AMSTERDAM • Under-fire Joachim Low took the high road after Germany's last-gasp 3-2 victory over the Netherlands on Sunday, claiming he "did not see the win as an act of vindication".
The coach has been under immense pressure after the national team's annus horribilis, which saw them suffer their worst run of form in history.
Die Mannschaft signed off on the lowest possible note last year with a record six defeats, including their failure to progress to the second phase of a World Cup for the first time since 1938 and relegation from the Nations League.
Low's critics in the German media had been sharpening their knives before their opening Euro 2020 qualifier in Amsterdam, slamming his decision to ditch 2014 World Cup-winning stalwarts Mats Hummels, Jerome Boateng and Thomas Muller as a "high-stakes gamble".
However, their tone was far more conciliatory after the unexpected win - the team's first on Dutch soil since 1996.
Hailing Low's first competitive victory of the year as "a victory for the coach", German magazine Kicker felt he had "managed to unite this young team behind him".
German daily Bild went one further, declaring he "had delivered in the first truly important game since the World Cup and showed up everyone who said he is no longer the right man for the job".
REVERSAL OF FORTUNE
Today, we had the gambling luck that we lacked in the past games.
JOACHIM LOW, Germany coach, after his side beat the Netherlands 3-2 on Sunday with a Nico Schulz goal in added time.
But while the praise marked a decisive change in tone from the unrelenting criticism since Germany's humiliating exit in Russia, Low played down the idea that he had stuck it to his critics.
The 59-year-old said post-game: "When my team play as well as they did, then I am positive, regardless of what is going on off the field."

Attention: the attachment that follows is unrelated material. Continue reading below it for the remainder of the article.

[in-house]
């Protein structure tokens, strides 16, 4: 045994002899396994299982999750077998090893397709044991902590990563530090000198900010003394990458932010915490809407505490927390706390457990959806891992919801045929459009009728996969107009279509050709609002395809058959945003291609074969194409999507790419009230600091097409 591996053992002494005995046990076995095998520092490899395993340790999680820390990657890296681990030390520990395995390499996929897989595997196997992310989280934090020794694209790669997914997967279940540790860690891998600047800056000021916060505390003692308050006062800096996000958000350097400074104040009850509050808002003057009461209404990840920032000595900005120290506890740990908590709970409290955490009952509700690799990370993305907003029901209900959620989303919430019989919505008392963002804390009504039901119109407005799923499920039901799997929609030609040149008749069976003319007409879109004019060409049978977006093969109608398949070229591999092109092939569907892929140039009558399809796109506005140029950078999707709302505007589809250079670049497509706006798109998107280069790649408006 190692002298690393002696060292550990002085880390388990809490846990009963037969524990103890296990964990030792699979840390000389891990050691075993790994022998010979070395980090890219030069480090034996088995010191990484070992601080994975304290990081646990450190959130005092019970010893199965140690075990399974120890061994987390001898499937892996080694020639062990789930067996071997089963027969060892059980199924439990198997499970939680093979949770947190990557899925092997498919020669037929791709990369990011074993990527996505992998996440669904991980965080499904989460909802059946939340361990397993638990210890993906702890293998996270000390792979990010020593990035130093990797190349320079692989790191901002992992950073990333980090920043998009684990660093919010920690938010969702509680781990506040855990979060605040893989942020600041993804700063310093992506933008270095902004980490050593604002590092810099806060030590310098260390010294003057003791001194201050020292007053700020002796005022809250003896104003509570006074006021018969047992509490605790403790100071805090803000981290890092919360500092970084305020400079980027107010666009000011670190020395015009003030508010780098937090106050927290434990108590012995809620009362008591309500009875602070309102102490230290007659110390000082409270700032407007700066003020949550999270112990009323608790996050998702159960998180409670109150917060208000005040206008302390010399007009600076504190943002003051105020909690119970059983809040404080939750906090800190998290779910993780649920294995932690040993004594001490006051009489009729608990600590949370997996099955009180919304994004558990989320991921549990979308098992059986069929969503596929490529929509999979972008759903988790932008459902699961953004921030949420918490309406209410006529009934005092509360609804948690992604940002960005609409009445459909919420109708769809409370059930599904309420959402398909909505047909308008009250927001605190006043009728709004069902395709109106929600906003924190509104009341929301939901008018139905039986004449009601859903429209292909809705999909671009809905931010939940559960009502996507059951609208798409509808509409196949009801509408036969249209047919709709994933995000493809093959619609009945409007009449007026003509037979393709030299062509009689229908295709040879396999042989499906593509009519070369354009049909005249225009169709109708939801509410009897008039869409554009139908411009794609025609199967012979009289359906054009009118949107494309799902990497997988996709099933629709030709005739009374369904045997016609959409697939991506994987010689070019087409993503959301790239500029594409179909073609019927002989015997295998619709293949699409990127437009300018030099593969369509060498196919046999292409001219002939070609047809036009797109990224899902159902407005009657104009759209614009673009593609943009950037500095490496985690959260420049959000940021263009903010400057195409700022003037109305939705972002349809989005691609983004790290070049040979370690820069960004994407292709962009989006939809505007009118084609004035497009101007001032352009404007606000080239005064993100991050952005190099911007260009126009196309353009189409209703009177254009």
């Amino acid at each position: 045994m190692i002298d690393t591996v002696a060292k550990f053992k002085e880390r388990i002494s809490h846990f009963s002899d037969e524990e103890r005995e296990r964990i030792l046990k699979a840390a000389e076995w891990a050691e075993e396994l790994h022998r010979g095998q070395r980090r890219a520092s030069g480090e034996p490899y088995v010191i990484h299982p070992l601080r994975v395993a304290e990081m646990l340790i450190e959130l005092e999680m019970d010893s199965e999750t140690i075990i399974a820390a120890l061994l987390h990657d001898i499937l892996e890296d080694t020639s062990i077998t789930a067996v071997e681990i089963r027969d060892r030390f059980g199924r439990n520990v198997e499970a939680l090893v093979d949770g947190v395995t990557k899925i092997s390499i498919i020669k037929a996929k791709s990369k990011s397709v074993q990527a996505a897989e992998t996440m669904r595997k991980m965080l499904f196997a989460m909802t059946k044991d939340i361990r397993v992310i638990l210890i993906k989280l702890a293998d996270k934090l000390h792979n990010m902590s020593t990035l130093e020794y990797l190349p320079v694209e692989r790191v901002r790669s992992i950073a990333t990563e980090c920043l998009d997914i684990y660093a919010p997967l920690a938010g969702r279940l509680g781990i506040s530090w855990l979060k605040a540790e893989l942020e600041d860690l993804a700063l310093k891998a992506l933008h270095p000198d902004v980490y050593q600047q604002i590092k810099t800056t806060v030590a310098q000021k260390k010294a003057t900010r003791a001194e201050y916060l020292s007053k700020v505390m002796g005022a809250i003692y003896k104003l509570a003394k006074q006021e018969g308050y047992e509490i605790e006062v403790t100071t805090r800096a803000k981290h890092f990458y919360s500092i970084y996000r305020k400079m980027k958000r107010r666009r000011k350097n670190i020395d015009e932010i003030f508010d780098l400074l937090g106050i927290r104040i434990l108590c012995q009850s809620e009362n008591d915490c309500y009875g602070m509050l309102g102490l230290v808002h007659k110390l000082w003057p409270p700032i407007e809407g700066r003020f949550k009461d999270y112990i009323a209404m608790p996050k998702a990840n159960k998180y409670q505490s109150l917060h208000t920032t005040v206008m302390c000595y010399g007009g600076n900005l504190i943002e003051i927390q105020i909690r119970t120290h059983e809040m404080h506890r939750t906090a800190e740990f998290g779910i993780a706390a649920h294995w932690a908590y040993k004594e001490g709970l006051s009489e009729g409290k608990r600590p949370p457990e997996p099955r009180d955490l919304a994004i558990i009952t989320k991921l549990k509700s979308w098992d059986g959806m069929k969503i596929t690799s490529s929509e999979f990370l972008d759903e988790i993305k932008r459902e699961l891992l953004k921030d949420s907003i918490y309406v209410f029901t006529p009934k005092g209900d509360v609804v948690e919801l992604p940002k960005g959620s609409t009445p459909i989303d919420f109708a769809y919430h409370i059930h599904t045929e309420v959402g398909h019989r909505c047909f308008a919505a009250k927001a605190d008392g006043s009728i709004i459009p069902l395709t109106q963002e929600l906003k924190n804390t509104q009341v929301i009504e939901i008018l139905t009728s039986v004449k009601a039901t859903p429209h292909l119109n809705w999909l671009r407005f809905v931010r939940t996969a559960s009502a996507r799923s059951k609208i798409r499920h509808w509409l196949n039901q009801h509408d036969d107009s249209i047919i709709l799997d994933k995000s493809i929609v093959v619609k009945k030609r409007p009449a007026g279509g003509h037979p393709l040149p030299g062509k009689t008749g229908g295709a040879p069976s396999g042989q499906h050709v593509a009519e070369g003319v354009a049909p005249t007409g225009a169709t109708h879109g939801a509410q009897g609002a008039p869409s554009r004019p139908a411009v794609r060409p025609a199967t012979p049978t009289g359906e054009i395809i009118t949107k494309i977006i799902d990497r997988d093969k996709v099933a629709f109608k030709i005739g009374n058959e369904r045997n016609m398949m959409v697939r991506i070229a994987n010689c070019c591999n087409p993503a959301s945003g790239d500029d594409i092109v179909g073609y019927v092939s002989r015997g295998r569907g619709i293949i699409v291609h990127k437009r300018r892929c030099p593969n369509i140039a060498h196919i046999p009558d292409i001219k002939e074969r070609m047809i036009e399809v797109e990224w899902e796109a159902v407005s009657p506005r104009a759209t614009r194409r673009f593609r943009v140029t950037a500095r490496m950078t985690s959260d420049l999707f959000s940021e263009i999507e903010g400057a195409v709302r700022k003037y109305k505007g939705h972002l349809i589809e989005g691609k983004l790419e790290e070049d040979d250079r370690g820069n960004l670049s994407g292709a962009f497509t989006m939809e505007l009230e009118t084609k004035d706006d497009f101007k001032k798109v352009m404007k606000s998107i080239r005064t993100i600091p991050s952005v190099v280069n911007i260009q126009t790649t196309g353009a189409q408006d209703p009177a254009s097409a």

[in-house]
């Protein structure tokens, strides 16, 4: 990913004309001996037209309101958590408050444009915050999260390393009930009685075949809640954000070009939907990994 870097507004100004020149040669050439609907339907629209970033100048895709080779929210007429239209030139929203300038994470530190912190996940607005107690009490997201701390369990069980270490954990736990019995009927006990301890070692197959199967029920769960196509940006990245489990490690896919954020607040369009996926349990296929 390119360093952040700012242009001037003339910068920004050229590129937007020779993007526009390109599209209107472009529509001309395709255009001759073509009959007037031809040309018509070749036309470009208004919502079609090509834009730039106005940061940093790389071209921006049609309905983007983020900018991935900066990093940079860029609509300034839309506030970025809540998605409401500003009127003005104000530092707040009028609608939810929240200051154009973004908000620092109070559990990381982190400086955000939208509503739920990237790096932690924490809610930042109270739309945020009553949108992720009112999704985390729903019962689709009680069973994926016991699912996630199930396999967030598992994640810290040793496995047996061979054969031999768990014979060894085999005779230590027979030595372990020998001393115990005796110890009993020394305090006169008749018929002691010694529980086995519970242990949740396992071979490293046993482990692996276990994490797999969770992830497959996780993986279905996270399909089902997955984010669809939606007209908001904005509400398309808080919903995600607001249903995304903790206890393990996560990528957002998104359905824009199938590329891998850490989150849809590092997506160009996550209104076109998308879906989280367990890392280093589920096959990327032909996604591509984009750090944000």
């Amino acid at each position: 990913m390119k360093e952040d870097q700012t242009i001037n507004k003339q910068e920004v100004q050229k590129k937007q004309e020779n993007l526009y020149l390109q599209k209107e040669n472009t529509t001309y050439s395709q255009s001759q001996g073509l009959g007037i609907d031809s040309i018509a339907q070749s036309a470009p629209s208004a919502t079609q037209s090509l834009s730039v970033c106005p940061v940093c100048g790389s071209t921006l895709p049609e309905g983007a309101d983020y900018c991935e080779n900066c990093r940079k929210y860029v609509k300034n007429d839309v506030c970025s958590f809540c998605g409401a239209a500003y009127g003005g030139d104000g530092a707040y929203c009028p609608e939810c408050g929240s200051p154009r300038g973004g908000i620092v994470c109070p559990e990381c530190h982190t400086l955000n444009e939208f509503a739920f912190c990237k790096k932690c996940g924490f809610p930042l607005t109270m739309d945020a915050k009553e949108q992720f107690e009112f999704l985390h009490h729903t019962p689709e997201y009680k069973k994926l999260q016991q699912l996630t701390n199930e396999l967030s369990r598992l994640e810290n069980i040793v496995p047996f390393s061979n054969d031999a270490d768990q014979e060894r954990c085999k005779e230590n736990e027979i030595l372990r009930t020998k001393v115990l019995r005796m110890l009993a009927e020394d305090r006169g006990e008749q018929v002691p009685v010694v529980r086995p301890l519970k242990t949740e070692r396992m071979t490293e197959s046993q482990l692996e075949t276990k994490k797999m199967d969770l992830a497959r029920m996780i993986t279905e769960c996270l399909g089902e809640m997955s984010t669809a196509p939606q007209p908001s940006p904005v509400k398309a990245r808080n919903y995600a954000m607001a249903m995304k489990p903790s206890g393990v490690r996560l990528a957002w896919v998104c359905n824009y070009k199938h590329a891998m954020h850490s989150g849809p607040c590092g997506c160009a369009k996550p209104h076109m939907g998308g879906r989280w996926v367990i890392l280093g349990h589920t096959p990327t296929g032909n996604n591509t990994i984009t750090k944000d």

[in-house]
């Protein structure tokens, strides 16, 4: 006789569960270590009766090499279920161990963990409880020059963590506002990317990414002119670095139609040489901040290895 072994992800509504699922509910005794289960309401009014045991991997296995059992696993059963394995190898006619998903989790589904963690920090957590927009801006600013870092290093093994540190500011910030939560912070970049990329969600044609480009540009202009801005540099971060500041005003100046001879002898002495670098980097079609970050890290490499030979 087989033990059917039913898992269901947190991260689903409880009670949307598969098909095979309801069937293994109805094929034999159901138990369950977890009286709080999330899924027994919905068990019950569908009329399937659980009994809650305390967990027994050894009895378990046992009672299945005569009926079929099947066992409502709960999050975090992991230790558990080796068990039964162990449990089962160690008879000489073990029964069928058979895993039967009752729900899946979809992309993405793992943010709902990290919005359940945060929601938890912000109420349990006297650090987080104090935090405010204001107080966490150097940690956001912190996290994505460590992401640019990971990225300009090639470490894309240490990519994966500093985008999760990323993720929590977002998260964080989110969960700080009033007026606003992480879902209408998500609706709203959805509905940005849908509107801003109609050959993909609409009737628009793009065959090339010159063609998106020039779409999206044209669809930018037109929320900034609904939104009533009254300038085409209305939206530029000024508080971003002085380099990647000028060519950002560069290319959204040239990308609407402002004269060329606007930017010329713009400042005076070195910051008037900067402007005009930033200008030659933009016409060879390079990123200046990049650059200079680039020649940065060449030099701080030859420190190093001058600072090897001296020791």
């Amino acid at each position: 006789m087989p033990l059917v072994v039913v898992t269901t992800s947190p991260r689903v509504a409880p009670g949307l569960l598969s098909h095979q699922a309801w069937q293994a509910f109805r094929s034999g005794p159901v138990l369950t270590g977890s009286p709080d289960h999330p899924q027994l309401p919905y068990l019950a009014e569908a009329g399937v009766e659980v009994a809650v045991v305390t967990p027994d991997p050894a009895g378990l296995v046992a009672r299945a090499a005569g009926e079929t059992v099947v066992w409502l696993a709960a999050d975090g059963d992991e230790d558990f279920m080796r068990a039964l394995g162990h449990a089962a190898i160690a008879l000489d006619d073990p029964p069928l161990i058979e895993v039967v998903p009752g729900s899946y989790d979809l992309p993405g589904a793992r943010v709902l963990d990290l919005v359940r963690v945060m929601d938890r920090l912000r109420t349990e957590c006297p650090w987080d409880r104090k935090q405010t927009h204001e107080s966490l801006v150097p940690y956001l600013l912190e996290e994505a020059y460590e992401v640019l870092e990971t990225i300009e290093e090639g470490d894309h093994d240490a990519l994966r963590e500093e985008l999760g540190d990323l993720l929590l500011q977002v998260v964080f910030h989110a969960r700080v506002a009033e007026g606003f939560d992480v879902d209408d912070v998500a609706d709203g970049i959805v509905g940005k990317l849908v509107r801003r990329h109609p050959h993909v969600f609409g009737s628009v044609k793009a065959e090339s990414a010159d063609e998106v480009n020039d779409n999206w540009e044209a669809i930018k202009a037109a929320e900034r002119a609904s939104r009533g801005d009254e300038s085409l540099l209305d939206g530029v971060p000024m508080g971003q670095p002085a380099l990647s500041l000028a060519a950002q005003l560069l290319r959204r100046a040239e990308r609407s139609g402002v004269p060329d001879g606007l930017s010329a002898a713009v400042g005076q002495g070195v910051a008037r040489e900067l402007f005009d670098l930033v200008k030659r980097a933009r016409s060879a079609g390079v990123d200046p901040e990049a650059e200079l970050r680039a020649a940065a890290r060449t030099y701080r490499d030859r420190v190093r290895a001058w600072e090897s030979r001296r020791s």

Telling German TV channel RTL that his players "had not lost the faith", he added: "The first half was great, we had the game under complete control.
"The goal in the second half came at a very bad time. It is a process that our young team have to go through with.
"Today, we had the gambling luck that we lacked in the past games."
Wingers Leroy Sane and Serge Gnabry put the away side ahead in the Group C encounter, before Ronald Koeman's men hit back after the break through defender Matthijs de Ligt and forward Memphis Depay.
However, forward Marco Reus came off the bench late on to set up defender Nico Schulz's added-time strike as Germany avenged a 3-0 Nations League thrashing in the same stadium last October.
Declaring the team "will get a lot of confidence", the match-winner said: "That feels very good. The victory is very good for us."
While German football still has much work to do to get back to the summit - there are no Bundesliga clubs in the last eight of the Champions League for the first time since 2006 - Low can at least take a breather until the next round of qualifiers against Belarus and Estonia in June.
AGENCE FRANCE-PRESSE, DPA, XINHUA